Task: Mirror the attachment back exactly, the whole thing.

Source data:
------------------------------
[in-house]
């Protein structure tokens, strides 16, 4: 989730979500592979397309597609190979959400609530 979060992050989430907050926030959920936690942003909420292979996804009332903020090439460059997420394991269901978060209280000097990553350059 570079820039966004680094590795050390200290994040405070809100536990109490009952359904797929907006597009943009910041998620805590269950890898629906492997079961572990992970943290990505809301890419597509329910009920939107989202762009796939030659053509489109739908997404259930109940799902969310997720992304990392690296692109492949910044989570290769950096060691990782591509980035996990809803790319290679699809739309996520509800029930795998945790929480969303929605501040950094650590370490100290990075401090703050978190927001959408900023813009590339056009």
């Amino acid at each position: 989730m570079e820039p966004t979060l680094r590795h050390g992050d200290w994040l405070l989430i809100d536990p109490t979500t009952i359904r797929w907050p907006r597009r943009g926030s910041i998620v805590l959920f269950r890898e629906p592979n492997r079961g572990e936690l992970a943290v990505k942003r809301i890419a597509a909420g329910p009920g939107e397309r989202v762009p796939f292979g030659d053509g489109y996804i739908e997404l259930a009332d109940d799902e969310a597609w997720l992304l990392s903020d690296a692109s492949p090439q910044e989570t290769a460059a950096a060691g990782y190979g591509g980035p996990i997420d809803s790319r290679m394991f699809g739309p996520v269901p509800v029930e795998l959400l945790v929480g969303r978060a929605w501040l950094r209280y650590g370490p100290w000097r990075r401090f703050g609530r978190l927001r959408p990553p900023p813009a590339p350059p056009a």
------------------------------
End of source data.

[in-house]
């Protein structure tokens, strides 16, 4: 989730979500592979397309597609190979959400609530 979060992050989430907050926030959920936690942003909420292979996804009332903020090439460059997420394991269901978060209280000097990553350059 570079820039966004680094590795050390200290994040405070809100536990109490009952359904797929907006597009943009910041998620805590269950890898629906492997079961572990992970943290990505809301890419597509329910009920939107989202762009796939030659053509489109739908997404259930109940799902969310997720992304990392690296692109492949910044989570290769950096060691990782591509980035996990809803790319290679699809739309996520509800029930795998945790929480969303929605501040950094650590370490100290990075401090703050978190927001959408900023813009590339056009």
């Amino acid at each position: 989730m570079e820039p966004t979060l680094r590795h050390g992050d200290w994040l405070l989430i809100d536990p109490t979500t009952i359904r797929w907050p907006r597009r943009g926030s910041i998620v805590l959920f269950r890898e629906p592979n492997r079961g572990e936690l992970a943290v990505k942003r809301i890419a597509a909420g329910p009920g939107e397309r989202v762009p796939f292979g030659d053509g489109y996804i739908e997404l259930a009332d109940d799902e969310a597609w997720l992304l990392s903020d690296a692109s492949p090439q910044e989570t290769a460059a950096a060691g990782y190979g591509g980035p996990i997420d809803s790319r290679m394991f699809g739309p996520v269901p509800v029930e795998l959400l945790v929480g969303r978060a929605w501040l950094r209280y650590g370490p100290w000097r990075r401090f703050g609530r978190l927001r959408p990553p900023p813009a590339p350059p056009a």